1. Williams, Linda A. BSN, RN
  2. Kruse, Lynda MS, RN,C, CNS


Nursing has long realized that the impact of a person's culture is an important component of planning the care of individuals. Recently the Joint Commission on the Accreditation of Health Care Organizations has begun to require evidence that healthcare workers have knowledge of the impact of cultural background on patient and family response to health and illness. An education fair is a creative and fun method of educating large numbers of employees with consideration for cost, time, and resource management. This article will address how to assess and utilize available resources for organizing and setting up a culture fair.


According to conservative estimates, minorities currently comprise more than 26% of the total U.S. population and are expected to swell beyond 52% by the year 2050 (U.S. Bureau of the Census, 1994 estimates). In an effort to promote true holistic care to all people, the Joint Commission on Accreditation of Healthcare Organizations (JCAHO) states "a patient's cultural and family contexts and individual background are important factors in his or her response to illness and treatment.." (Assessment of Patients, JCAHO p. PE-6). The staff development educators at Presbyterian Hospital of Oklahoma City, Oklahoma, not only concurred, but predated the statement, creating a culture fair to provide cultural awareness education. A culture fair is a creative, fun, and informative method of explaining cultural, religious, and ethnic differences to healthcare workers while addressing issues of cost, time management, and appropriate use of resources.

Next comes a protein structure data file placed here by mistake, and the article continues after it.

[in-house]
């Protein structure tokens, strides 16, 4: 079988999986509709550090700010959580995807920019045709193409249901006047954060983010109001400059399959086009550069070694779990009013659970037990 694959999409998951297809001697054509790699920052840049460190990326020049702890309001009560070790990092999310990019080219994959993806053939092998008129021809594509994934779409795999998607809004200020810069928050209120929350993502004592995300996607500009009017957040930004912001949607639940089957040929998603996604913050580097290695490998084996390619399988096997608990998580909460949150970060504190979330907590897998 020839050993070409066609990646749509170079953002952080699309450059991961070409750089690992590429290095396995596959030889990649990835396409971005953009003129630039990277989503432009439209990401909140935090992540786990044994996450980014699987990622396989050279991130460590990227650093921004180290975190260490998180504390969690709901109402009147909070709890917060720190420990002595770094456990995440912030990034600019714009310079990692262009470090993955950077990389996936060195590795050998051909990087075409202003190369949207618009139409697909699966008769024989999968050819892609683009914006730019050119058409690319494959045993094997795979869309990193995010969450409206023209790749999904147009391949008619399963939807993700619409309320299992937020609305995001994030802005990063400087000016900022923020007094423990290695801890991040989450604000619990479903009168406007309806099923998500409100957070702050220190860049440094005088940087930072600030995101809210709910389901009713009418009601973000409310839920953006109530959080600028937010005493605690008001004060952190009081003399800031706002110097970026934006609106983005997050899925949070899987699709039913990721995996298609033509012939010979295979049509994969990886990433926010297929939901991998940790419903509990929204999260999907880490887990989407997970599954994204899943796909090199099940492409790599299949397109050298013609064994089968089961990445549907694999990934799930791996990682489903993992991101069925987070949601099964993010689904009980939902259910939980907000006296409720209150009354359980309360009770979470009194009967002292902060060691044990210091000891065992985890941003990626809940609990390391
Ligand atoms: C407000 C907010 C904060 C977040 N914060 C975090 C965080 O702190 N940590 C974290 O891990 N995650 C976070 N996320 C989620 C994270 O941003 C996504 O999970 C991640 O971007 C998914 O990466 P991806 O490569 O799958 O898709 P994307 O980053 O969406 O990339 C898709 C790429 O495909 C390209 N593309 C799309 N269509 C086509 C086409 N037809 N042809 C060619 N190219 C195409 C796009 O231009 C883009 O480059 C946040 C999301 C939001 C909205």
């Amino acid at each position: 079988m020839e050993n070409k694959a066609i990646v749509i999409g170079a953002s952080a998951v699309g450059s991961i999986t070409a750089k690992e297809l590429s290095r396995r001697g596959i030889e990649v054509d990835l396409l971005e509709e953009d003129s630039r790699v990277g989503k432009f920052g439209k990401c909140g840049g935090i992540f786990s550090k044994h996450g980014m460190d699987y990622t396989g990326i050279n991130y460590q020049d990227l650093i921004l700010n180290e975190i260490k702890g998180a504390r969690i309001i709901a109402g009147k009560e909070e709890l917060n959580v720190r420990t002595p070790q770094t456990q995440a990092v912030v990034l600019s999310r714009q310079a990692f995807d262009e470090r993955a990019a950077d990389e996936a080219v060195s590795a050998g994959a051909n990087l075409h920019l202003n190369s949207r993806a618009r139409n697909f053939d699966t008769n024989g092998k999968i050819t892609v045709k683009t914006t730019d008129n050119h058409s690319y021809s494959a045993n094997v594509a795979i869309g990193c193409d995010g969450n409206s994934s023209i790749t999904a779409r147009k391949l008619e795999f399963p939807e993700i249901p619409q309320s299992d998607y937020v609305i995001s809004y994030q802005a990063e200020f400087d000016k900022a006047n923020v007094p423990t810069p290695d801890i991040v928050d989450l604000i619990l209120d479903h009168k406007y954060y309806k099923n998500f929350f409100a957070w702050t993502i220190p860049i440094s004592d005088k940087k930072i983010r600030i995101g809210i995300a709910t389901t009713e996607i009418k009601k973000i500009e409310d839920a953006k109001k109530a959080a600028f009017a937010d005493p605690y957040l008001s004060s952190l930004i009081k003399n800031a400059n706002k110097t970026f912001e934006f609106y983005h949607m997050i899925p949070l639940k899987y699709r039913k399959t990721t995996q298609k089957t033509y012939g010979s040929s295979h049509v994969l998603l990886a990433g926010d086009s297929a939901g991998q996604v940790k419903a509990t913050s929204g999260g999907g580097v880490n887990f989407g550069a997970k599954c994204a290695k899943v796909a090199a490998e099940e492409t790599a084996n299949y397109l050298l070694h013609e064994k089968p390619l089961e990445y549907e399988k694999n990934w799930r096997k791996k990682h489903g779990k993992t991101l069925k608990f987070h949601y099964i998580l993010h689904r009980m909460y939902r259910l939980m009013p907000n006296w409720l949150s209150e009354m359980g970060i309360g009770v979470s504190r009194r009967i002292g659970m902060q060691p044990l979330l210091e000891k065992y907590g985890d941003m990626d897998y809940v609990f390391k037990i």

In a diverse society, healthcare workers must be prepared to work with all patients regardless of cultural background and to provide culturally appropriate care. Learning about one's own culture is a natural process as we acquire knowledge about family structure and hierarchy, religious rituals, foods to eat for particular holidays, and even which holidays to celebrate.


Healthcare workers must overcome the natural tendency for ethnocentricity-the belief that their customs and values are superior to others. Although it is important to be culturally sensitive, learning about every culture and all particular beliefs and practices is an impossible task. Healthcare workers, particularly nurses, must have the ability to assess the influences of culture on their patients, be sensitive to how these differences influence relationships with patients, and find value and worth in all individuals (Grossman, 1994).


Communication as well as orientation to time and space should be assessed on every patient. Does the patient speak English? Can the nurse speak directly to the patient or must the nurse talk to the eldest female of the family? Do appointment times have meaning in the patient's culture? What is the distance of personal space for the patient? Not all members of a specific cultural group observe the commonly known practices and beliefs of that cultural group. It is vital to quality patient care that the nurse ascertain the needs and preferences of specific patients by assessing each patient as an individual (Baxter, 1988).


Nursing has long realized the impact of culture upon a person's perception of illness and wellness. The Joint Commission on Accreditation of Healthcare Organizations also holds patient care facilities accountable for the assessment of the cultural needs of the patient. Hospitals face the challenge of educating large numbers of people on cultural issues while being conscious of cost containment, time management, and the appropriate use of resources. To this end, our institution organized a multidiciplinary team consisting of nurses, dietitians, social workers, and clergy to create an educational plan for culture awareness. A Culture Fair was developed as a creative and fun method of exposing healthcare workers to cultural, religious, and ethnic information.